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Research Identifies Where To Air Seal for Maximum Impact, Efficiency and Savings

3/31/2016 | by Dave Wolf

In today's residential marketplace, air sealing has become a fundamental part of the home building equation. As building codes and Home Energy Rating System (HERS) targets have evolved, so too has the need for builders to incorporate air sealing into the build equation.


Of course, not all air leaks are created equal. Knowing where and how to air seal will save you money, time and resources on a job. Data from a comprehensive industry study has yielded new insights into the role of air sealing in high performance building that can equate to savings for builders and homeowners.


To identify the joints and openings that have maximum impact when sealed, Owens Corning's Building Science team conducted a COMPREHENSIVE 12-MONTH STUDY that recorded and measured where and how air leakage occurs in a typical home.


This extensive research conclusively confirmed that joints associated with the wall cavities, which is where spray polyurethane foam (SPF) is often applied, are not the major sources of air leakage. As a result, it is better understood that insulating and air sealing are two separate building considerations when achieving the goal of high performance.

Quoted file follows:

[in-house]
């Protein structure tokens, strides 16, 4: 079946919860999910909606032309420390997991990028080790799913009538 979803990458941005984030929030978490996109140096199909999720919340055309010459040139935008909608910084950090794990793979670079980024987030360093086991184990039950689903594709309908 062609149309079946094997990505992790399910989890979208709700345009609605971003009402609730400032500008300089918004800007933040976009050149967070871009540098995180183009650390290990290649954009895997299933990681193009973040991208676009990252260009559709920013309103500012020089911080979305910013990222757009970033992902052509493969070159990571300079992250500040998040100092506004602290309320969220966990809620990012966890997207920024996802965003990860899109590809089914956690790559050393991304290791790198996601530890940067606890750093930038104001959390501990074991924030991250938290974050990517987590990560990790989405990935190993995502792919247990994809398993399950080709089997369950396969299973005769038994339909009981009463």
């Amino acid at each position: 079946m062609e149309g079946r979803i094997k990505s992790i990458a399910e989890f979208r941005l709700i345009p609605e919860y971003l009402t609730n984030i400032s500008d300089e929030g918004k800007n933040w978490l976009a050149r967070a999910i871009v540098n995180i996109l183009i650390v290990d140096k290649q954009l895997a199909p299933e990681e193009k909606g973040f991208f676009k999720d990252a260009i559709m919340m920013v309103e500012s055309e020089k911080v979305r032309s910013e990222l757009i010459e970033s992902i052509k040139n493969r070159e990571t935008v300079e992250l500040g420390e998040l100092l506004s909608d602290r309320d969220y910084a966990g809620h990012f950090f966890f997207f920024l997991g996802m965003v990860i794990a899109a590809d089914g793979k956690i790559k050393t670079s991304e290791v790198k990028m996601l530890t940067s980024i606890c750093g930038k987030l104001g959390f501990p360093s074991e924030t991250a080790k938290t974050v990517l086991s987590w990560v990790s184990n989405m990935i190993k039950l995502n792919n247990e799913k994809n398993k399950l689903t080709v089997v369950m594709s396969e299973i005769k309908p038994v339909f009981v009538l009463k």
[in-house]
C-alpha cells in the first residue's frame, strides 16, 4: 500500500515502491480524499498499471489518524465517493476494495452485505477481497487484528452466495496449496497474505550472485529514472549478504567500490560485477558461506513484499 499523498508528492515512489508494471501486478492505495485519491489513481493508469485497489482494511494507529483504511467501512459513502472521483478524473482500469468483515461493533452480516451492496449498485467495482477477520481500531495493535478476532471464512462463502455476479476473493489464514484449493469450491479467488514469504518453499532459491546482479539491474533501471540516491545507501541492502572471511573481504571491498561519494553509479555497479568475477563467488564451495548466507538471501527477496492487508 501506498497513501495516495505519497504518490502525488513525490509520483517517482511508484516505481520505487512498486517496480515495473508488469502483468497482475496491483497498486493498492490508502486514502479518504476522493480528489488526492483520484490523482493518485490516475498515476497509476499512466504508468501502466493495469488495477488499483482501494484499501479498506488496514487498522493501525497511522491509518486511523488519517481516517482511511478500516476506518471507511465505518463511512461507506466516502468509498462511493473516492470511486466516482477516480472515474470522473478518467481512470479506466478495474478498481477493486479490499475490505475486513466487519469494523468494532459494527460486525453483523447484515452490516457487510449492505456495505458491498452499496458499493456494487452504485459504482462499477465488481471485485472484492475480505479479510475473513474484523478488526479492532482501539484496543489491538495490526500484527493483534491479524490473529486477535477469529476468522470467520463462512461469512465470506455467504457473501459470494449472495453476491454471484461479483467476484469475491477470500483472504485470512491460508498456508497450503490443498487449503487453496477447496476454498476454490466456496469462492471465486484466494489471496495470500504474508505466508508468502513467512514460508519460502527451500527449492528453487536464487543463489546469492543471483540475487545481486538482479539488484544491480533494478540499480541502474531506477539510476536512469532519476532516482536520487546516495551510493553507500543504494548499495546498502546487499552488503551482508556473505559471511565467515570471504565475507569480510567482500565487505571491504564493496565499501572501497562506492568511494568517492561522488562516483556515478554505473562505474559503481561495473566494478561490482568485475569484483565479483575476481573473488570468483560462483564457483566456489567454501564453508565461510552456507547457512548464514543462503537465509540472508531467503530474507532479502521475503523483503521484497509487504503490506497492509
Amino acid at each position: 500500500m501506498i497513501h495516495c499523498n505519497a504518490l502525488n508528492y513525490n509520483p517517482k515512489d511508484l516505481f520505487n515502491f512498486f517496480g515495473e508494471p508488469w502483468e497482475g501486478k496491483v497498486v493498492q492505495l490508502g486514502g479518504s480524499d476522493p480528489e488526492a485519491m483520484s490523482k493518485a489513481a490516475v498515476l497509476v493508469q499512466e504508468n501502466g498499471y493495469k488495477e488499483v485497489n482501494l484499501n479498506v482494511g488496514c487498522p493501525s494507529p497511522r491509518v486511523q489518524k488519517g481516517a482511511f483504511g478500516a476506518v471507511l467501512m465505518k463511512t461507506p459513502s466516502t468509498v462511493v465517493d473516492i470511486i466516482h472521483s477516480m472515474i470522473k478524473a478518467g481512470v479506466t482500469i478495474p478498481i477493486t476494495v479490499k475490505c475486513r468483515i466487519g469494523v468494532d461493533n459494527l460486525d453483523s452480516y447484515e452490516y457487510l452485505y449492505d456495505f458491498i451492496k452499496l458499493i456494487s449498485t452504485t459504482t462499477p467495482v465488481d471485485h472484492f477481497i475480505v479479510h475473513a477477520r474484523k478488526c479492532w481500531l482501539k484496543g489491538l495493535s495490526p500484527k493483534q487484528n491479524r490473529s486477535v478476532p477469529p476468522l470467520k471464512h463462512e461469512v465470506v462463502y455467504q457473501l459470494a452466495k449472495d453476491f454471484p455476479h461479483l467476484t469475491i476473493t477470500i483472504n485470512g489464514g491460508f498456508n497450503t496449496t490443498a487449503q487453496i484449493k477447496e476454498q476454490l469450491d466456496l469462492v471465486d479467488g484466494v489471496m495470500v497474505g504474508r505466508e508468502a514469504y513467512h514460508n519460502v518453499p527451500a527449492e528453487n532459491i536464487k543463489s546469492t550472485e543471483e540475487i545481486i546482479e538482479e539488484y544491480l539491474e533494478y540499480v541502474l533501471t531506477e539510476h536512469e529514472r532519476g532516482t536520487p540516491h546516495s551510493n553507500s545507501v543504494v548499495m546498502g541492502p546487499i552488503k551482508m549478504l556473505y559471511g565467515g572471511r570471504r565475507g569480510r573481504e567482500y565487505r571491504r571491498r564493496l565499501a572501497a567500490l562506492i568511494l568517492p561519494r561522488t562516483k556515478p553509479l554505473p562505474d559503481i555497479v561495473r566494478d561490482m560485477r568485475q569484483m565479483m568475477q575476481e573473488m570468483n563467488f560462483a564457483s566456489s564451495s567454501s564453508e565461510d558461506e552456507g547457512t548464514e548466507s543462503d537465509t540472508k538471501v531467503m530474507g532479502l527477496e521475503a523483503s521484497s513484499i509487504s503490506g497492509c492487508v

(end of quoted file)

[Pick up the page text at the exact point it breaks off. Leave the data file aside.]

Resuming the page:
Using laboratory and real-house measurements, the air infiltration research quantified the leakage quantities and characteristics around 17 of the most critical joints and openings commonly found in a home where air is most likely to enter and escape through vulnerable gaps, cracks and seams.

The researchers used fan pressurization to measure which leaks have the biggest impact on reducing the blower door number. The findings were then grouped into three categories – those areas that provide a significant, moderate and minimal result for the air sealing investment in terms of achieving the best blower door result.

Armed with this data, building professionals can pair a more targeted air sealing and insulation strategy with product solutions designed to gain a competitive advantage.

For example, Owens Corning's EnergyComplete® Sealant features a flexible composition designed to expand to easily fill gaps and cracks. As the only foamed-in-place air sealing solution that can be applied pre-drywall to create a durable gasket between all top plates, EnergyComplete® Sealant helps builders meet code requirements.

For more information or to review the complete air sealing study findings, visit links below.

THE JOURNAL OF LIGHT CONSTRUCTION

Air sealing study

Related Tags: Thermal | Performance